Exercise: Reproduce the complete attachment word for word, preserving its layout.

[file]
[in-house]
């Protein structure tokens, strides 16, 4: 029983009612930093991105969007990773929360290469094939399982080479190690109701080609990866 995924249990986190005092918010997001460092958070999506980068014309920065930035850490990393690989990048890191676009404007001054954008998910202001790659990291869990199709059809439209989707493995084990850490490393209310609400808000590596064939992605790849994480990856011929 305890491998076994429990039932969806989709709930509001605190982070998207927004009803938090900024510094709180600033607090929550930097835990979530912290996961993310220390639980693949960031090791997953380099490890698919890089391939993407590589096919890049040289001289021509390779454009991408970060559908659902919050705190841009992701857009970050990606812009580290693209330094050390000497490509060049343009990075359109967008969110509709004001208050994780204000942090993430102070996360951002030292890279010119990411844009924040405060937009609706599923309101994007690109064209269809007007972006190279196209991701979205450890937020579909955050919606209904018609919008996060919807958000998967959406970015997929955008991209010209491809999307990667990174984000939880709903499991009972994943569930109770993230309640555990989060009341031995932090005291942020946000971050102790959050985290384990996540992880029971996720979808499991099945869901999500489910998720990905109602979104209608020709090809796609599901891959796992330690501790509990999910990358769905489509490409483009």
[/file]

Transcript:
[in-house]
């Protein structure tokens, strides 16, 4: 029983009612930093991105969007990773929360290469094939399982080479190690109701080609990866 995924249990986190005092918010997001460092958070999506980068014309920065930035850490990393690989990048890191676009404007001054954008998910202001790659990291869990199709059809439209989707493995084990850490490393209310609400808000590596064939992605790849994480990856011929 305890491998076994429990039932969806989709709930509001605190982070998207927004009803938090900024510094709180600033607090929550930097835990979530912290996961993310220390639980693949960031090791997953380099490890698919890089391939993407590589096919890049040289001289021509390779454009991408970060559908659902919050705190841009992701857009970050990606812009580290693209330094050390000497490509060049343009990075359109967008969110509709004001208050994780204000942090993430102070996360951002030292890279010119990411844009924040405060937009609706599923309101994007690109064209269809007007972006190279196209991701979205450890937020579909955050919606209904018609919008996060919807958000998967959406970015997929955008991209010209491809999307990667990174984000939880709903499991009972994943569930109770993230309640555990989060009341031995932090005291942020946000971050102790959050985290384990996540992880029971996720979808499991099945869901999500489910998720990905109602979104209608020709090809796609599901891959796992330690501790509990999910990358769905489509490409483009």